There is a long list of positives about finding love later in life. We know ourselves well and have clarity about what we want and don't want. We have greater perspective, communication skills that far surpass those of our youth, and we have little need to settle, all of which allows us to wait for the relationship that is just right.
There is one thing, though, that can make looking for love at this time of life challenging for many: a hardened heart.
One thing I know for sure: no one aspires to be bitter and emotionally hardened. As a Dating and Relationship Coach for Women over 40, I'm distressed to say that I see many women who, though they claim they are looking for love, show an unappealing hard edge that is clearly noted by the men they meet. This may not be you, but I invite you to be open to this discussion. This kind of thing creeps up on us.
Looking back as a gal who became a first-time bride at age 47, I can see that by my middle 40s I was scaring off men right and left. I was cynical and fiercely demanded respect. When I met men, I distrusted and tested them; expecting them to perform in a way that proved they were different than the rest. I built what I call my "wall of I dare you."
My life experience had hardened me. I was always more secure in my intelligence than in my ability to attract love. I bought into the myth that men didn't want a woman like me. After a couple bad love affairs with bad men, I developed the "I don't need a man" mantra early on. And that's exactly what I got: no man, no relationship, nada...for a very long time.
But here's the good news: I turned it around and am now living my happiest years with the man I love. And I'm helping other women do the same.
I see how this happens. It's not just the harsh rejections or the relationships we get stuck in that are at best unfulfilling, and at worse suck the life out of us. We also have had to compete mightily with men throughout our careers. We want and deserve our piece of the pie, and often have to fight to the finish to claim our place. And good for us when we succeed! The problem comes when that institutionalized competition and distrust continues into our intimate relationships.
Now that we have our hard-earned independence, we can honestly say we don't need a man. (I used to wear that as a badge of honor.) Remember the saying: Women need men like fish need bicycles? Clever, indeed, but not an attitude that brings love into your life.
"I am woman hear me roar" has it's place, but I know from experience that leading with that does little in helping you connect with a kind and loving man. Here is what I finally learned: Like women, men want to feel needed. And needing a man doesn't make a woman weak or unwhole. It just means she could be even happier with love in the great life she's created.
Smart and caring men who are looking for a mate want a few basics things from women: they want to feel admired and important; they want our loving, heart-centered arms wrapped around them, and they want to be accepted. Just like women, men want to feel understood and appreciated; just the way they are.
You can see why starting off by asking a man to climb your wall of I dare you isn't his idea of a turn on or time well spent.
Admitting that you want a man in your life doesn't take away one iota of your strength and independence. If you can declare to the world that you want that vice president position or that new client, and you can go after it with everything you have…why not do the same about finding a loving man and relationship?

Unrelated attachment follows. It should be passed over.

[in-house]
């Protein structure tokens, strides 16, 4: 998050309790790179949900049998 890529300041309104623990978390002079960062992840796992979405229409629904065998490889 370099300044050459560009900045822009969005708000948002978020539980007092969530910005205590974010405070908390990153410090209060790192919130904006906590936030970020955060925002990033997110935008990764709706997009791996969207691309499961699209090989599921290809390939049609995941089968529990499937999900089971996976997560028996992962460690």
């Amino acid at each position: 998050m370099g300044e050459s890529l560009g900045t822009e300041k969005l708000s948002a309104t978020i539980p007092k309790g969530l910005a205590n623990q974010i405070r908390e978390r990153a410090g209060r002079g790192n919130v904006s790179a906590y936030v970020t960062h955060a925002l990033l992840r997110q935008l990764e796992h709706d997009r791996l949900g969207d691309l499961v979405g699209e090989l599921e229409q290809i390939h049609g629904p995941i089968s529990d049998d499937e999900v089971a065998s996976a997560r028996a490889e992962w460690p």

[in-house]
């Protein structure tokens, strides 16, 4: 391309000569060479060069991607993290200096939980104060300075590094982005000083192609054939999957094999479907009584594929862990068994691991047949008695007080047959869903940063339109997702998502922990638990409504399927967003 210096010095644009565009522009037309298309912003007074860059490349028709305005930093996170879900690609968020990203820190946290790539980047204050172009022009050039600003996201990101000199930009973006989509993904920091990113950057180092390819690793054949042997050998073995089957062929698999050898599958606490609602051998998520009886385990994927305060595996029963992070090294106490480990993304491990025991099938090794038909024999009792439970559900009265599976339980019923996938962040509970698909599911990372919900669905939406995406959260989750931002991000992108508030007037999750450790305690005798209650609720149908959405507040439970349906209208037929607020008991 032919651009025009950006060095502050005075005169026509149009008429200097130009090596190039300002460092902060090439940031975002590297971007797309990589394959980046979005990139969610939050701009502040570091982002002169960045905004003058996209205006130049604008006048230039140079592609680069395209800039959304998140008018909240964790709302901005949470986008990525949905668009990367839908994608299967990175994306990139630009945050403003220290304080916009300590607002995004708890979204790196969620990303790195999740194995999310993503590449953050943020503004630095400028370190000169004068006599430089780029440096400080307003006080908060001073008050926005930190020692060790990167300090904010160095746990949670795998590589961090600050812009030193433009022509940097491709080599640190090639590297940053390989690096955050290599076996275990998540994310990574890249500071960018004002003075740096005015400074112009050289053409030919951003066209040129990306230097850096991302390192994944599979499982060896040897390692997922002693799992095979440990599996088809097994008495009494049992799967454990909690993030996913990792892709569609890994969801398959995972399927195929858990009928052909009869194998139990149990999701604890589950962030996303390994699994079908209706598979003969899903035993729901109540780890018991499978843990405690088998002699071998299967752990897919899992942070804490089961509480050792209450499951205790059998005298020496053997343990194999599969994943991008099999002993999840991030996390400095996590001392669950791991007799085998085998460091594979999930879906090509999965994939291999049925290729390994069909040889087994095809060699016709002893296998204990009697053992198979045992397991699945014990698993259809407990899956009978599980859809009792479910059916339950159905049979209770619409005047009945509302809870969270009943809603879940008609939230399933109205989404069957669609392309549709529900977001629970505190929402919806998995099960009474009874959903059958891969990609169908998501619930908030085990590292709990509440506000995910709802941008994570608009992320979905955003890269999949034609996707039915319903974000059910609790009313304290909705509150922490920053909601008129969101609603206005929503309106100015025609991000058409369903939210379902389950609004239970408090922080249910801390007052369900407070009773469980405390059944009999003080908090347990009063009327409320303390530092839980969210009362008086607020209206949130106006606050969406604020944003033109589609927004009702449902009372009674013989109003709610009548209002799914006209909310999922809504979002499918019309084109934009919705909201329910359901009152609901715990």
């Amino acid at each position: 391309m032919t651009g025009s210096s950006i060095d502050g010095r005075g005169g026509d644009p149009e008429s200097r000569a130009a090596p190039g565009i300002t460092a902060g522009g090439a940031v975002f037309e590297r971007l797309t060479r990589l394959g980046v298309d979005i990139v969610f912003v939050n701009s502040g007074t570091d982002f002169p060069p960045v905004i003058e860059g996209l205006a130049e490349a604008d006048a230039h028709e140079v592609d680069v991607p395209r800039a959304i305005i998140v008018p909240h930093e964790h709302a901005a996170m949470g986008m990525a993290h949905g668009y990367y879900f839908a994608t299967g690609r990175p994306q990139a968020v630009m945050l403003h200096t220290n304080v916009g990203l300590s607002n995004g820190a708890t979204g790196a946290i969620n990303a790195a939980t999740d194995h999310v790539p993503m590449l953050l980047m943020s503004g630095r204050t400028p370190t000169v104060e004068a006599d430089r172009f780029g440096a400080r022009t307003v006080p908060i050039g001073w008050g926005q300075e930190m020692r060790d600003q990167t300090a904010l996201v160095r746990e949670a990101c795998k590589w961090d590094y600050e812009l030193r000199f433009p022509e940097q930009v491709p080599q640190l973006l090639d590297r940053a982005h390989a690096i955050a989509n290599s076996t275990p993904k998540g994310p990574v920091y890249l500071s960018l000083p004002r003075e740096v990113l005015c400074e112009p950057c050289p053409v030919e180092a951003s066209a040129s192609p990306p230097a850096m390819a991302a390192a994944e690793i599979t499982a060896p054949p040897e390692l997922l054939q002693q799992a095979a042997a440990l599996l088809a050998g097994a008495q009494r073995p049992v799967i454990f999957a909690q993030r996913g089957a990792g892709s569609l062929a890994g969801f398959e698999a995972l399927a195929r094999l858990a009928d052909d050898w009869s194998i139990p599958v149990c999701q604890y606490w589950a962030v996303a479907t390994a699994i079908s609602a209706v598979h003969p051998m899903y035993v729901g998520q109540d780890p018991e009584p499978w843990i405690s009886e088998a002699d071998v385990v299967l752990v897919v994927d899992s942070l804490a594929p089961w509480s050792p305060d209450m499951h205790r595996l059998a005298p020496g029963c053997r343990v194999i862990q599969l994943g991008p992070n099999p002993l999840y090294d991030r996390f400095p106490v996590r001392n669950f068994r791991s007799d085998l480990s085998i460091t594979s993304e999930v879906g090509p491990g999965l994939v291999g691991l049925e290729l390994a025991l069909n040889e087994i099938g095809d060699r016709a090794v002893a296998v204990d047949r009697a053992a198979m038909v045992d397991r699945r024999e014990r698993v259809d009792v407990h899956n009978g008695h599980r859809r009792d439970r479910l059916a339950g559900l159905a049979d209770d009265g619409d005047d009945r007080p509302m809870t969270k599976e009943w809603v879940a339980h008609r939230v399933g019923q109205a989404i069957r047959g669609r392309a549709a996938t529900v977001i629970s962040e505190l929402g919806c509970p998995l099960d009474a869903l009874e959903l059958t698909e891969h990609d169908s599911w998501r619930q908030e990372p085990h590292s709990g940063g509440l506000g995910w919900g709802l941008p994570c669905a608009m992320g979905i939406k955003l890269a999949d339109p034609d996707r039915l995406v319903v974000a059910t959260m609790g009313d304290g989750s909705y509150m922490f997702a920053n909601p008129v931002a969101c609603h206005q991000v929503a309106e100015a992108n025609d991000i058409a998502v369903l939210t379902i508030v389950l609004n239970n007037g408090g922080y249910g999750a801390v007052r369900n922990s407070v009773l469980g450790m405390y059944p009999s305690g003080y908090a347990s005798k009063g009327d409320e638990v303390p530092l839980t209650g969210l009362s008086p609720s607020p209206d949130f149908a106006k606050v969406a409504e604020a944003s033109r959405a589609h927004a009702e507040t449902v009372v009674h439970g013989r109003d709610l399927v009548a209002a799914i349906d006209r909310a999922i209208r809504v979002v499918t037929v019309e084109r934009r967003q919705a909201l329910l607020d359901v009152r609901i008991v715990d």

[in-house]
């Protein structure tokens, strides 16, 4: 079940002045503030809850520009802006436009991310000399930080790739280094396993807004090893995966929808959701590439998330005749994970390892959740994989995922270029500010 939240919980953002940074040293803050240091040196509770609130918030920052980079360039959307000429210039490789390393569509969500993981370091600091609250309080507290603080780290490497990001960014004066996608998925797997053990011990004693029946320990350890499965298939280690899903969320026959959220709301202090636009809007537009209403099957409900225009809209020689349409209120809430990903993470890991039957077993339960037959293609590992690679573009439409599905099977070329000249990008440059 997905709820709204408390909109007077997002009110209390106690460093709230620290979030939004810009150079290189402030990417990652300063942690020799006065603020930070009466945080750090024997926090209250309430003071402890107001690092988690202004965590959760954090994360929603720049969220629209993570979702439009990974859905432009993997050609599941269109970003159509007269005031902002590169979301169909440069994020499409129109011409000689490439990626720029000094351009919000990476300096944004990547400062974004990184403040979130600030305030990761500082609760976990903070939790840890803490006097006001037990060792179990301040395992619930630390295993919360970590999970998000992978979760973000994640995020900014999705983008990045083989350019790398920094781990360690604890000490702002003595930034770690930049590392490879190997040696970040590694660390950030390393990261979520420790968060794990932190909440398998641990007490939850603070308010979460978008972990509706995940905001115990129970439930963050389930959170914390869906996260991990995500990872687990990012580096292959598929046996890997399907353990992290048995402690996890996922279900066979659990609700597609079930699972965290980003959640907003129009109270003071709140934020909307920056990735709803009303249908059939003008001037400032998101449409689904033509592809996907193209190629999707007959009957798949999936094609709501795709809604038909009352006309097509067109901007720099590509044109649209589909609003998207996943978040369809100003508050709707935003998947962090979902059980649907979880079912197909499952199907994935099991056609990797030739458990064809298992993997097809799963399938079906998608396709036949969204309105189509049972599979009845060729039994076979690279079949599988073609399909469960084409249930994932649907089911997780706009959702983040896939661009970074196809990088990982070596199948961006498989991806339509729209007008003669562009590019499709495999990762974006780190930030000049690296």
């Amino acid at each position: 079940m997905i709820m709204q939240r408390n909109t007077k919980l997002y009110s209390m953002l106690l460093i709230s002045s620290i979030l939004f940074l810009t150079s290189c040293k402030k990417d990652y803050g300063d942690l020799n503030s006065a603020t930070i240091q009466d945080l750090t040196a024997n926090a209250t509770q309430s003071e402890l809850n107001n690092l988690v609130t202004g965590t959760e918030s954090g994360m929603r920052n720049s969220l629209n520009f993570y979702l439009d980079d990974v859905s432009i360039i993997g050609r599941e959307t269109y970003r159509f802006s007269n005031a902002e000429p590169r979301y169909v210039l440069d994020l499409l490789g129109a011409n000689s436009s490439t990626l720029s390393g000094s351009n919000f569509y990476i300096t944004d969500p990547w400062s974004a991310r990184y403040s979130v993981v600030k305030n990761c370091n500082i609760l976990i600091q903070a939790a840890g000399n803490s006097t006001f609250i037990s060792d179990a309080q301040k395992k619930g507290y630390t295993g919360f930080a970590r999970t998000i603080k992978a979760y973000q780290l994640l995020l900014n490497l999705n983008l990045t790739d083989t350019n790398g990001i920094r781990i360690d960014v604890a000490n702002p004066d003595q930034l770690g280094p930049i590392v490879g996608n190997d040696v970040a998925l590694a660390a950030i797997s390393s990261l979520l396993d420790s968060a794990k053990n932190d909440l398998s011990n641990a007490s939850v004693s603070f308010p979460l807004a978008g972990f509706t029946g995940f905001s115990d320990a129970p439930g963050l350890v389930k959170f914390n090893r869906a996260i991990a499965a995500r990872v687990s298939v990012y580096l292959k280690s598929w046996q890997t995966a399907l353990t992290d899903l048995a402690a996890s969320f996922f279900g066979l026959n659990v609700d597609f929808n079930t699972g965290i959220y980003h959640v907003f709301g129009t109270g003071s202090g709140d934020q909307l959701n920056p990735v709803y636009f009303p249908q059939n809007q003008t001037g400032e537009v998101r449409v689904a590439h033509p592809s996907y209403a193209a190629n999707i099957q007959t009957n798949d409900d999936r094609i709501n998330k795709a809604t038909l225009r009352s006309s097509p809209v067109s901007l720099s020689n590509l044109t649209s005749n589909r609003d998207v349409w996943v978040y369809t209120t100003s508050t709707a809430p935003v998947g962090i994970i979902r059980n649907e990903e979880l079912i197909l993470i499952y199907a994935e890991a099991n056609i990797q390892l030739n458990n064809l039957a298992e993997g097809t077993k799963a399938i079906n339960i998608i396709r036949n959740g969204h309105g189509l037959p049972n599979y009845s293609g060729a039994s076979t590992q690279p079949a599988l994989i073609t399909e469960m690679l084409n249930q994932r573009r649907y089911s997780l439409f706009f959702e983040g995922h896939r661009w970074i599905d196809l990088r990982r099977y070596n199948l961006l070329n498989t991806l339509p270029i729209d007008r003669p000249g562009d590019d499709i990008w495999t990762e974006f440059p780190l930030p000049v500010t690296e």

A grownup woman accepts that life does not always go her way. Whether you were passed over for promotions, had a crappy childhood, or had a man do you wrong, by this time in your life you've taken a fair share of hits. But marinating in victimhood and masking your fear with distrust of others isn't the way to get what you want in your life.
When I was 45, after dating unsuccessfully for 30 years, I finally admitted to myself that I wanted a loving, committed relationship. I worked at both letting go of my resentments and embracing my femininity. I learned to leave my competition with men at the office. I learned that it was okay to start with an open heart and only withdraw if a man proved unworthy.
Two years later I met and married my fabulous husband. He fell instantly; apparently delighted to meet a woman who was smart, confident, and fearless in the way she loved. Thank goodness I had finally learned how to be that woman.
Thankfully, the vast majority of you rockin' ladies take your lumps in life graciously. You've had your share of disappointments and hurt with men, but you don't hang on. You know it's okay to get pissed off at "all men," vent for a while, and then move on.
It's not the easiest thing to do but it is so important for your well-being to eventually carry on with hope, determination, and an open heart. That is the way to find meaningful and lasting love – and peace of mind.
Letting go of your disappointments and embracing your soft side will lead you to be your best, womanly self without taking a thing away from your strength and intelligence. Admitting and even embracing the fact that you want a loving relationship with a man is okay, in fact, it's the first step. When you start feeling good about making men feel good, you will be on your way to attracting a helluva man…and finding grownup love.
Dating tips for the 50+ brought to you by Crest & Oral-B ProHealth For Life.